Okay, she was mostly immune. It wasn’t just his smile, though that would have been enough—he was tall with dark brown hair that looked tousled, the art of a very expensive cut, and he had these brown eyes that reminded her of hot chocolate. Hot, hot, hot chocolate. She needed some of that—right away. The chocolate, not Rick. She couldn’t feel her toes in her wool-lined boots.
“I can seat you next to the window,” the hostess said.
“Near the fireplace. My friend is from Florida and doesn’t like the cold,” Rick said. “Please.” Rick’s smile really did it.
“Well, okay.” She gestured for them to follow her. “My name is Cami, by the way,” she tossed over her shoulder—for Rick.
Kate felt a little awkward and gangly in her layers of clothing—especially while following the young hostess in her painted-on dress, but she’d never stop shivering without all the layers.
The roaring fire they headed towards nearly brought her to her knees. The heat actually permeated clear to her skin. She could kiss Rick for that. She wouldn’t, but it’d been a long time since a guy had made her hot—even if only literally.
After seating them, the hostess lingered, unnecessarily, ridiculously. Rick gifted her with one last smile, and she asked him to come see her if he needed anything.
“I vote we have a very long lunch,” Kate said, watching the fire in the gigantic stone fireplace beside her. It took up nearly the entire wall of the restaurant, and they were at the closest table. The flames licked upwards, tasting the air, and for a moment she could believe she was warm inside. Heaven. This was heaven. “We should order appetizers and something slow-roasted. I’ll even order dessert for no reason other than being able to sit here.” She pulled off her gloves—something she hadn’t believed she’d be doing the entire time she was in Denver.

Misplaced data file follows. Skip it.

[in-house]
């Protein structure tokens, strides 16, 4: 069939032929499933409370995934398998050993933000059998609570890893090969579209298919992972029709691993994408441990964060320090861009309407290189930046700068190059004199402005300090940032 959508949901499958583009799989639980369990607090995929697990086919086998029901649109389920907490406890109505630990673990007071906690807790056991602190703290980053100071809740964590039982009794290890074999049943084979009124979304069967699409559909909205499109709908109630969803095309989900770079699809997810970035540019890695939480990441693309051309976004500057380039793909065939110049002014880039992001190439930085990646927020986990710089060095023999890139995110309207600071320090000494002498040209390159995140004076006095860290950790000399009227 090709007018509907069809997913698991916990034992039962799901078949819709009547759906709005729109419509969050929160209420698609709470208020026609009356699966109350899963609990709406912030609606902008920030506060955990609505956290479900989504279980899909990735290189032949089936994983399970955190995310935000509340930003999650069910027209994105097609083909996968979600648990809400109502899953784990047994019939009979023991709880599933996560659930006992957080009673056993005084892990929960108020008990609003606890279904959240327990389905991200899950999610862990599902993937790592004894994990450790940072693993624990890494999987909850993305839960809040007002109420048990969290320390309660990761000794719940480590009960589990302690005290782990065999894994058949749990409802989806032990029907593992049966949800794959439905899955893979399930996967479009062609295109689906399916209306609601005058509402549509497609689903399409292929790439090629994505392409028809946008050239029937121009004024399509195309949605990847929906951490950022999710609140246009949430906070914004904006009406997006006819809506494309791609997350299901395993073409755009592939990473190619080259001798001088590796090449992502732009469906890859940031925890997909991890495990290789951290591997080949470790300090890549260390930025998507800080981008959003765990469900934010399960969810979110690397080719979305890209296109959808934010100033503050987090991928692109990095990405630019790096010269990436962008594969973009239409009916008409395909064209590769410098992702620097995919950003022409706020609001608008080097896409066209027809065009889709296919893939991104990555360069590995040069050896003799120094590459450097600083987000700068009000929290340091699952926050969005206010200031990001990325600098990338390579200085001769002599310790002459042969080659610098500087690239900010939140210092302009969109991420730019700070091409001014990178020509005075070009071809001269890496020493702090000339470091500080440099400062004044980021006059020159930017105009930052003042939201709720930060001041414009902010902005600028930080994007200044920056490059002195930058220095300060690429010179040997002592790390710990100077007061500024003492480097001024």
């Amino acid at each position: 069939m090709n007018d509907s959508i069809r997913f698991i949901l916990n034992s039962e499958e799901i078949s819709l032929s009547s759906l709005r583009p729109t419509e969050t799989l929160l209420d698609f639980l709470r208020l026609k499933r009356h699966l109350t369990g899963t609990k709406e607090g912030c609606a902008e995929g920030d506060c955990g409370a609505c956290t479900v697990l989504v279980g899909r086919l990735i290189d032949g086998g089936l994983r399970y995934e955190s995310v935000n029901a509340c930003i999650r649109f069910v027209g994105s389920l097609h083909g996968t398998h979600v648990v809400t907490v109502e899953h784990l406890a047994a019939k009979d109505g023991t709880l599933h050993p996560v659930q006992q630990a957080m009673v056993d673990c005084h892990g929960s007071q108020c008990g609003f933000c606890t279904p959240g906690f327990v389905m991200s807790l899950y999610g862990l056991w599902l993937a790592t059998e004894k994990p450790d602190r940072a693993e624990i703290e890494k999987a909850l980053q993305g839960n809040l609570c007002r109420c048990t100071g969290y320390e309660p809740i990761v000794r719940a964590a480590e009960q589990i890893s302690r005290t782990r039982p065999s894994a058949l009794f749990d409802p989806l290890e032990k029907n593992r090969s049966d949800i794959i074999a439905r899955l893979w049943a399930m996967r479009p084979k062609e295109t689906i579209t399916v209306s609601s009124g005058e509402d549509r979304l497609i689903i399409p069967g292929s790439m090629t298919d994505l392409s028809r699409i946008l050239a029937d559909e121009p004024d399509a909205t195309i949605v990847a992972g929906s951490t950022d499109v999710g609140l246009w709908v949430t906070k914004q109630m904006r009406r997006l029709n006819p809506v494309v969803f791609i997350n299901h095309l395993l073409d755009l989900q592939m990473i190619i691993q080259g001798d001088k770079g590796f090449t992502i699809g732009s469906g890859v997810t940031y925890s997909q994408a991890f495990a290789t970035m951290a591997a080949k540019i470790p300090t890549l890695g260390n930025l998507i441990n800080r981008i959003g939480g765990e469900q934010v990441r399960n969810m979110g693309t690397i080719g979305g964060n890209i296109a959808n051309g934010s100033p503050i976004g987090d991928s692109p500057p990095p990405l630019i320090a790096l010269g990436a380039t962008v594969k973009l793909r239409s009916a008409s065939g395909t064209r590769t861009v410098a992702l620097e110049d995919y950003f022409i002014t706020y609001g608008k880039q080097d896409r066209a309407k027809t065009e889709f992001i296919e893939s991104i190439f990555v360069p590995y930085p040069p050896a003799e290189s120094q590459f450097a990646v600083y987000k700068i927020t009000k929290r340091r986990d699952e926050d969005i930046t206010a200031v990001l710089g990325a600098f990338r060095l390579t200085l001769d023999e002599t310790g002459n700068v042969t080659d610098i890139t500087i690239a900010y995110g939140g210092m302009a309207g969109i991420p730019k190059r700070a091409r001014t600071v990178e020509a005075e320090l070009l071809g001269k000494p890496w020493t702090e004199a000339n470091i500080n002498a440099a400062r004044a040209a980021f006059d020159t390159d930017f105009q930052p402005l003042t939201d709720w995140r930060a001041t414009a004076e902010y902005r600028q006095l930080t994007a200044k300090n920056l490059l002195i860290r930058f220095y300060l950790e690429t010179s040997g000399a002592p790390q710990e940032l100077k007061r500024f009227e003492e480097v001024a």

“See, I can keep you warm even in Denver, but it took DeWinters’ insistence on speaking with you in person to get you up here.” He smiled at her, and dimples appeared in both his cheeks. She fought a reaction to that smile, willed her heart to keep beating at normal speed.
She shrugged, nicely casual. She could resist the lure of Rick. “I like Florida.”
“Yes, but I’ve offered you a great opportunity in upper management—you’ll get out of that dark, dusty office of yours. I swear it looks better suited to a troll. I should have it remodeled over the holidays, but I’m hoping the thought of going back there makes you consider my offer.”
On their last phone call, just before she’d come up here, he’d offered her a position she wasn’t entirely qualified for, but would be a brilliant career move.
She’d just have to move. Physically. Here.
A shiver vibrated down her spine at the thought of staying here. She couldn’t. She wouldn’t. She’d stayed out of his grasp for these seven years, but she could feel him in the bite in the air, hear a distant whisper on the frigid wind. He would come for her.
“You might become acclimated.” Rick sounded skeptical even as he said it. “You can’t avoid the cold forever.”
“I can damn well try. Besides, you have more qualified people up here.” Kate tucked her gloves away and glanced up at him in time to see the twitch of his lips in a smothered smile.
Okay, she’d have to be blind to miss his interest. She had her own reasons for not acting on it, but even as it was flattering, it was confusing. Sure, she’d lost all that college weight while managing to keep her curves, and she’d had a lot of guys tell her that her waist-length black hair and deep green eyes drove them crazy. None of that added up to the kind of ex-model trophy wife she’d assumed Rick would end up with. She was just Kate Finley, the girl who couldn’t wait to get back home to Sarasota, Florida, land of retirees, where nothing ever happened—where there was no snow.
Wars had been won by the cold. You could defend against a lot of things, but the driving chill got inside your veins and never left you, freezing you from within until you just gave up. Anything to stay warm. Anything. She never should have come to Denver.